Frequently seen throughout the novel, Emma inspires desire, most tellingly, through her shoes. The men in the novel who are sexually interested in Emma appear fixated by the sight and sound of her shoes. Charles’ first inclination of romantic feeling towards Emma is apparent through the memory of her “little clogs on the clean-scrubbed kitchen flags,” and the sound of her “wooden soles…[that] clacked smartly on the leather boots she wore”. Léon notices her “foot clad in a small black boot”. Rodolphe admires her “dainty little foot” when expressing her beauty as well as when “walking behind her, [he] glimpsed – just… the black boot – the delicacy of her white stocking, like a snippet of her nakedness,”. While it is superficial to perceive the shoes as strictly feminine, moreover, the shoe represents both male and female. The shoes symbolize how Emma ignites the male characters’ passion and desire. While it is superficial to perceive the shoes as strictly feminine, moreover, the shoe represents masculinity. It symbolizes how Emma ignites the male characters’ passion and desire. Flaubert presents Emma’s shoe as a phallic symbol to capture how she fits in both roles.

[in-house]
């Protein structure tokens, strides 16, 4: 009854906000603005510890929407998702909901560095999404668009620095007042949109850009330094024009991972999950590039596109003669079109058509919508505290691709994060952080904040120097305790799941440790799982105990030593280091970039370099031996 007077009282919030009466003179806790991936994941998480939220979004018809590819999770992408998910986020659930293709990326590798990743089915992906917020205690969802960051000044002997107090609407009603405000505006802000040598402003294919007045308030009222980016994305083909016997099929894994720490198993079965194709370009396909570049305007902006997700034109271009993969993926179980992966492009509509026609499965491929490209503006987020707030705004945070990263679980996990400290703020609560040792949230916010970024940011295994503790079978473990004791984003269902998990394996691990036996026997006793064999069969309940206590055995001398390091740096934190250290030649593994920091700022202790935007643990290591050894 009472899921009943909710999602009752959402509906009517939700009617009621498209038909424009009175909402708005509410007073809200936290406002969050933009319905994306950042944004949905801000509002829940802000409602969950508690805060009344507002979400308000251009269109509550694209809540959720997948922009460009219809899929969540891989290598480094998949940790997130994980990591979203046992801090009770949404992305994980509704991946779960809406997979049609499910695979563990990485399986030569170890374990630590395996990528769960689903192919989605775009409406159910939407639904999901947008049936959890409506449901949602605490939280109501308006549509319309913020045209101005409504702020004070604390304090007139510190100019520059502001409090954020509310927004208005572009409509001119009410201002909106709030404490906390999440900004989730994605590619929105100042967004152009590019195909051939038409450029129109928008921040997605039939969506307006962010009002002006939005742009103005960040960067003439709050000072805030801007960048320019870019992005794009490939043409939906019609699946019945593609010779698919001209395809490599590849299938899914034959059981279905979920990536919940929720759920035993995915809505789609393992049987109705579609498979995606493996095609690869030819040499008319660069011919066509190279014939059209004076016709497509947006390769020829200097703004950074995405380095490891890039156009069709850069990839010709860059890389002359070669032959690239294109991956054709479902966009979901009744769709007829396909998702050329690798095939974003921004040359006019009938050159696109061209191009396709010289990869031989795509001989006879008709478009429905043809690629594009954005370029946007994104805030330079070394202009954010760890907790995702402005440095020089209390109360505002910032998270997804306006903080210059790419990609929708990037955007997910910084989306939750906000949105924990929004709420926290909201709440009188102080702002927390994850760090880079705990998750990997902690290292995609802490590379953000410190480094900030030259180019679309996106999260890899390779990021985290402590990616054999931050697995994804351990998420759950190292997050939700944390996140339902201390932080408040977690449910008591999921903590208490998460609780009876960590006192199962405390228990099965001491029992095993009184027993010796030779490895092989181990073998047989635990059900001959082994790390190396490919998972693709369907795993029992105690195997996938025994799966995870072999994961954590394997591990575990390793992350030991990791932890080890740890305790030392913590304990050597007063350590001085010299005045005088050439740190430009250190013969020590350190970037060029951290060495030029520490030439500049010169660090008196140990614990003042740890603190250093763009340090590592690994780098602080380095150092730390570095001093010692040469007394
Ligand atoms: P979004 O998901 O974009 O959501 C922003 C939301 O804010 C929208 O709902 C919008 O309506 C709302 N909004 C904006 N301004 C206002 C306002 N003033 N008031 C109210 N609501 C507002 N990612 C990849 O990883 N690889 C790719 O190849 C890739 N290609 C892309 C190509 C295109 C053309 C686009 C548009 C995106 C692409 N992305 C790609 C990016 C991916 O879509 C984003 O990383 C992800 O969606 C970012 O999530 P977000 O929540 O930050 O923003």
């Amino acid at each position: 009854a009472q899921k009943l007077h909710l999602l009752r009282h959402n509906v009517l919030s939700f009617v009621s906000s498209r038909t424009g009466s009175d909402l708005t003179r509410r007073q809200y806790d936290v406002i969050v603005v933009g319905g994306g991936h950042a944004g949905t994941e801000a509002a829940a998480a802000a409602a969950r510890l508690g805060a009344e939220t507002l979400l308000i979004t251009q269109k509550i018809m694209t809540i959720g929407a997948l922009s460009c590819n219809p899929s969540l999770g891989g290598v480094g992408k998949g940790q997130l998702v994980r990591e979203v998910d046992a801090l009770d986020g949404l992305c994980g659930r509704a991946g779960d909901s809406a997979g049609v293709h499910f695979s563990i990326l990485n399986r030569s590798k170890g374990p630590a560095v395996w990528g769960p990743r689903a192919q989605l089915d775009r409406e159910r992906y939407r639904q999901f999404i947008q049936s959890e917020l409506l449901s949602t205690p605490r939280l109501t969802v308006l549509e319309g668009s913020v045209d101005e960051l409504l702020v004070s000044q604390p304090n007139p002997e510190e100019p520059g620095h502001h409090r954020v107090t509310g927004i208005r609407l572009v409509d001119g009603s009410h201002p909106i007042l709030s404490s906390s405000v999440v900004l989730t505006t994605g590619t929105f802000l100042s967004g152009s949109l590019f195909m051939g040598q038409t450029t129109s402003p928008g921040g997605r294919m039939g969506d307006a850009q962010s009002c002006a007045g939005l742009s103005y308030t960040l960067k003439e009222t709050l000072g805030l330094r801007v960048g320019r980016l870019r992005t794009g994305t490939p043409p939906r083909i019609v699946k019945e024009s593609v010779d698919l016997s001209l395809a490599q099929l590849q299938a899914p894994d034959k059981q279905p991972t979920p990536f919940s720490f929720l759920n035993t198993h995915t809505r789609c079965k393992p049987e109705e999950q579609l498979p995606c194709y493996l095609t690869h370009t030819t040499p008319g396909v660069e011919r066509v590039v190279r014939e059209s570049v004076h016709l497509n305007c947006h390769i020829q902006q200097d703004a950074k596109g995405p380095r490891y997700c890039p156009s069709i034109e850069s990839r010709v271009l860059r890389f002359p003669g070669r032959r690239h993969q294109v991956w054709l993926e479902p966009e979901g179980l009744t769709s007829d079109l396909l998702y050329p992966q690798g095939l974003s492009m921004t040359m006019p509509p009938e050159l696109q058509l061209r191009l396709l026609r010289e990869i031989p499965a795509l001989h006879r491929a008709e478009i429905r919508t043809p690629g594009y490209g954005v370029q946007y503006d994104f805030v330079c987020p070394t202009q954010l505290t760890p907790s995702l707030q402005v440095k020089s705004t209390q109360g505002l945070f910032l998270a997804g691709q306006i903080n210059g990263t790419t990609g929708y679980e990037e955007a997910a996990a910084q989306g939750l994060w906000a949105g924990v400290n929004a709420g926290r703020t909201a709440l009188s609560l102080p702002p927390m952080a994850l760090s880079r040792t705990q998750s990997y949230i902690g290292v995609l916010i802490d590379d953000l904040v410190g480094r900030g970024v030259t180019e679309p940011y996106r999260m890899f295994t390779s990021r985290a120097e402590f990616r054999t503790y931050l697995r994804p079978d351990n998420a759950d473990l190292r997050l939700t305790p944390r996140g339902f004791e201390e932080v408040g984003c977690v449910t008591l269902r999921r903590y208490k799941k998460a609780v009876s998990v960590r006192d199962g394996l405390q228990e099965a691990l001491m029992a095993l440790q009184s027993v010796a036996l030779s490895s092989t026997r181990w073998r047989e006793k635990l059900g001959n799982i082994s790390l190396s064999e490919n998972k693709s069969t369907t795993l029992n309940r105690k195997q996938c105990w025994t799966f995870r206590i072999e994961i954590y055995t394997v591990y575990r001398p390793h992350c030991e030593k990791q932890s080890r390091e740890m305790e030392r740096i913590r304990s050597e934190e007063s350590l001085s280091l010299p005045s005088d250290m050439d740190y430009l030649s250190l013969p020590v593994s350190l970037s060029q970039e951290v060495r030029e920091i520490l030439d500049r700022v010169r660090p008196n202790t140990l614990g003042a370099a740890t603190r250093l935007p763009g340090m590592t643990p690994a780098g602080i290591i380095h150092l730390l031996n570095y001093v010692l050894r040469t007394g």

The significance of Emma’s adoption of masculine styles and the manipulation of phallic substitutes require careful consideration. Emma’s male attributes do not displace her feminine aspects. She continues to exhibit many of the traditional feminine features, such as her sentimentality and delusional pursuit of a fairytale. Emma’s adoption of masculine modes is an example of her will to achieve some resemblance of freedom that men obtain. Furthermore, Flaubert shows not only does Emma exhibit masculine traits, but there is also a symbolic exchange of these traits. Male characters go through a symbolic emasculation; “[Monsieur Rouault] had broken his leg”. Hippolyte has his amputated, “then having flatly declared that it must be amputated, he went off to the chemist’s to rail at the asses who could have reduced a poor man to such a state”. Focusing on their broken legs, it symbolizes the hindering of their ability to leave and be free. Hippolyte’s masculinity diminishes as Emma’s advances. Additionally, Emma’s ability to manipulate men seen previously with her shoes also supports the idea of Emma’s description of being masculine. Emma’s ownership of a knife displays how she can effortlessly take ownership of a masculine persona. These behaviours enable Emma to progress in attaining liberation. Flaubert criticizes the masculinity of men showing how it’s symbolically in retreat and males in various ways are shown to be defective, which causes the reader to question the circumstances of men in society.